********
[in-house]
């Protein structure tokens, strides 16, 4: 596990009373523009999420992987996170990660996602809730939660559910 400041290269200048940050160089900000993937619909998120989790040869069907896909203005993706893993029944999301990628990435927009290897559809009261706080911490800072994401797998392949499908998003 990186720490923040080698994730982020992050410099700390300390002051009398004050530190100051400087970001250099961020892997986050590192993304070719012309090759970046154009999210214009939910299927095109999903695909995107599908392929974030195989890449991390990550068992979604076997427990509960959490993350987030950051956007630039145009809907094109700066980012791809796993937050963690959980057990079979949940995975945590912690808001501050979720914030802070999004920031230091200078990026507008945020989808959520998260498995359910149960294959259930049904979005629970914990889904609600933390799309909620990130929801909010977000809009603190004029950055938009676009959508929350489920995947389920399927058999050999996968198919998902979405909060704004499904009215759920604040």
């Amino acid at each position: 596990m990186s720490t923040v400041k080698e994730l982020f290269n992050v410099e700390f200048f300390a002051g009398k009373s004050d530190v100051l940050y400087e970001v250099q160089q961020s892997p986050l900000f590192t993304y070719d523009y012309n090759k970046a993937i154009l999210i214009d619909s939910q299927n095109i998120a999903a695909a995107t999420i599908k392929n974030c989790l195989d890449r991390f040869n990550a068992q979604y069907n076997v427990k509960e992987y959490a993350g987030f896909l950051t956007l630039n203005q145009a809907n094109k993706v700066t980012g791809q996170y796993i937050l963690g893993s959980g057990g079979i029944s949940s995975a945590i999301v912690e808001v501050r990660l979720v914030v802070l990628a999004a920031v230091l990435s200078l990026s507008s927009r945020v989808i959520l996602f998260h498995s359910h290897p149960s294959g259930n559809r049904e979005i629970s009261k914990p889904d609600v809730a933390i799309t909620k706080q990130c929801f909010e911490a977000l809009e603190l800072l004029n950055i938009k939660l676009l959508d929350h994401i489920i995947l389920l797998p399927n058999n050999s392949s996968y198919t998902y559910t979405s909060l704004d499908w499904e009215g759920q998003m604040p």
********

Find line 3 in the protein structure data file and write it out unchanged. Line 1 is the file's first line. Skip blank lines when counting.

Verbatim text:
């Amino acid at each position: 596990m990186s720490t923040v400041k080698e994730l982020f290269n992050v410099e700390f200048f300390a002051g009398k009373s004050d530190v100051l940050y400087e970001v250099q160089q961020s892997p986050l900000f590192t993304y070719d523009y012309n090759k970046a993937i154009l999210i214009d619909s939910q299927n095109i998120a999903a695909a995107t999420i599908k392929n974030c989790l195989d890449r991390f040869n990550a068992q979604y069907n076997v427990k509960e992987y959490a993350g987030f896909l950051t956007l630039n203005q145009a809907n094109k993706v700066t980012g791809q996170y796993i937050l963690g893993s959980g057990g079979i029944s949940s995975a945590i999301v912690e808001v501050r990660l979720v914030v802070l990628a999004a920031v230091l990435s200078l990026s507008s927009r945020v989808i959520l996602f998260h498995s359910h290897p149960s294959g259930n559809r049904e979005i629970s009261k914990p889904d609600v809730a933390i799309t909620k706080q990130c929801f909010e911490a977000l809009e603190l800072l004029n950055i938009k939660l676009l959508d929350h994401i489920i995947l389920l797998p399927n058999n050999s392949s996968y198919t998902y559910t979405s909060l704004d499908w499904e009215g759920q998003m604040p």